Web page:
Back in the year when I started my Bachelor’s in Physiotherapy, there were 2 physiotherapy colleges in state of Punjab, and overall there must have been about a 100 colleges of physiotherapy totally in India. Physiotherapy was considered to be really a good degree which gave you a chance for a bright future with plenty of job opportunities and further growth. Over the years, this scenario has considerably changed. The number of colleges opening and closing, receiving accreditation from IAP seem to be growing exponentially over the years. 176 colleges are listed on the IAP website, but I guess the real number would be nearer 350 (just a guess, might even be higher).
This has led to fraudulent and low quality providers selling degrees rather than imparting education. They threaten the validity of physiotherapy education by offering credentials and degrees that are costly but of dubious educational value.
Some of the common practices of these ‘degree mills’ include –
· You can earn the degree in significantly less time than the normal course duration.
· You do not need to attend the regular classes.
· You can just come in on the day of exam to write the exam and then get the degree or even worse, you can write your exam at home.
· The college lets you buy the percentage of marks.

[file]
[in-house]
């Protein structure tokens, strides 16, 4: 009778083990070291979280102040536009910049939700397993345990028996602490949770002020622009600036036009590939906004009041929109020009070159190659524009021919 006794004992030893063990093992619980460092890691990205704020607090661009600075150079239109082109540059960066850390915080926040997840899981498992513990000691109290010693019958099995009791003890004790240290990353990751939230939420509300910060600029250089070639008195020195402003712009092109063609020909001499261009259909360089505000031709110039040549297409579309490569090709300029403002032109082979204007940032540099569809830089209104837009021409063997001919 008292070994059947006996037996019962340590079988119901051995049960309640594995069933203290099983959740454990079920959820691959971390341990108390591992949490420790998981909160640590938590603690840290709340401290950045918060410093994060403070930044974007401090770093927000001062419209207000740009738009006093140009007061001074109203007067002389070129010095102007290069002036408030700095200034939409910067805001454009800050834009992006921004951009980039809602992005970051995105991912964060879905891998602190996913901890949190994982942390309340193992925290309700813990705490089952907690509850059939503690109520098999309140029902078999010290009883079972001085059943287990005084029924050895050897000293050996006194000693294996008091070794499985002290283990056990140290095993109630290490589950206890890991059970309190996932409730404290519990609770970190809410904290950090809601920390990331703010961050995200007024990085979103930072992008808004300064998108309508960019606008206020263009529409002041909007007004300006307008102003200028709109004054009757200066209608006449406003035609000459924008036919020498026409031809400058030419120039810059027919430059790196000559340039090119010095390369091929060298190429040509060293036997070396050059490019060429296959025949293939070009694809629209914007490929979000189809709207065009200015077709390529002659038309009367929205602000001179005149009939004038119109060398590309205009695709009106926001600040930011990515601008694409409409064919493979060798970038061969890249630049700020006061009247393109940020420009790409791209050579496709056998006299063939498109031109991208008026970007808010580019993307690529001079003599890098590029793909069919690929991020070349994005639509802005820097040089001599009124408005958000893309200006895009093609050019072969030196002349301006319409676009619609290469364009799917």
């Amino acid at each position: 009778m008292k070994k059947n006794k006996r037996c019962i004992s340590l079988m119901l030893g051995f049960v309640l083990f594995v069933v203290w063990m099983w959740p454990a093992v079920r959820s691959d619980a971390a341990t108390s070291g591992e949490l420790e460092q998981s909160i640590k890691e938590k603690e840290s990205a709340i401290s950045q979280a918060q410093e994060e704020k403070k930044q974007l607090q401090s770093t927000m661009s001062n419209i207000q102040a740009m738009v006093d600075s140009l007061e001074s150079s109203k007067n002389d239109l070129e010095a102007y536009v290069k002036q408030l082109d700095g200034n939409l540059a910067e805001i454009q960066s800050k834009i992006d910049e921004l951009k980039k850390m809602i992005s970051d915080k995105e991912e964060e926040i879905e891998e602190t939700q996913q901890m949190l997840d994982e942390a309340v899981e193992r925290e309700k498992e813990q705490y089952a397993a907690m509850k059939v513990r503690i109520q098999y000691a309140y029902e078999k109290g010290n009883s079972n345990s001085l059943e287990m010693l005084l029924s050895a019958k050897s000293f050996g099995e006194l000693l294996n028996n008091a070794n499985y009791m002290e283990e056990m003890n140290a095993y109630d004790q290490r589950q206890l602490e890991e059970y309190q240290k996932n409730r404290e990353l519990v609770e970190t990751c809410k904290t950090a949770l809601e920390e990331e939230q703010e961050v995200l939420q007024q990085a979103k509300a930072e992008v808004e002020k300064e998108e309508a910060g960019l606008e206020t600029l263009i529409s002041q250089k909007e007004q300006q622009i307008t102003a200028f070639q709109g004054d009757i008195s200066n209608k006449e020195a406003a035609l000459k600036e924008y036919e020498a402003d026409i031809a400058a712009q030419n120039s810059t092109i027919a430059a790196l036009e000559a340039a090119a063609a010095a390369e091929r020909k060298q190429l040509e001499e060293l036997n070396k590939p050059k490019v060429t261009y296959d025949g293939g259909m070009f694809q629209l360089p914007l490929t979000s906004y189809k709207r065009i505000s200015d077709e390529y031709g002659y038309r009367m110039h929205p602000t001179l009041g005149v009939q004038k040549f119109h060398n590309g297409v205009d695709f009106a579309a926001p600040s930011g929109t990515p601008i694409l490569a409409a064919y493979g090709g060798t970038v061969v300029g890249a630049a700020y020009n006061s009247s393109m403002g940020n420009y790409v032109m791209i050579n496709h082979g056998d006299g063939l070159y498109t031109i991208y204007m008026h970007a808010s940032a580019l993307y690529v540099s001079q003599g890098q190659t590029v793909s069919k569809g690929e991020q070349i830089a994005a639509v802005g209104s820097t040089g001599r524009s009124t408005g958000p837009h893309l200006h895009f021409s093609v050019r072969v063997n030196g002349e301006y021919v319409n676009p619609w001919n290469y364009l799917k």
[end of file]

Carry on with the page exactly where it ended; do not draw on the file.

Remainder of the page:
· The college might be located in a single room or worse have only a PO Box address.
· The college is affiliated to some University o dubious reputation.
· You can choose whichever stream of physiotherapy you want to specialise in, if you want to do MPT as an added course alongwith completing your BPT.
As shown above, students who get degrees by these means, would not have the clinical skills and knowledge to assess, diagnose or treat patients effectively and would thus prefer to be medically directed, thus bringing the profession to disrepute.
The problem is not only with the colleges wanting to make quick money and defraud the system. The qualified physiotherapists who run their own practice and do not have the time or intention to undertake MPT or PhD, sit at home and do these specialist degrees and higher education, just for getting the degrees. They are already earning a lot of money through their clinical practice, but a PhD or MPT looks better then a BPT, therefore they pay a part of their earnings towards getting a higher degree which can then become a suffix in their name, so instead of Mr John Doe, it can be Dr John Doe, BPT, MPT, PhD, MIAP, while they have not set foot in the college after completing their BPT.
Physiotherapists in India have been sidelined with lots of non issues like ‘Dr prefix’ to enable corrupt officials in IAP continue their activity of giving recognition to colleges which lack even the basic requirements of providing BPT education, forget about MPT and PhD.
The question is - Can we do anything about these?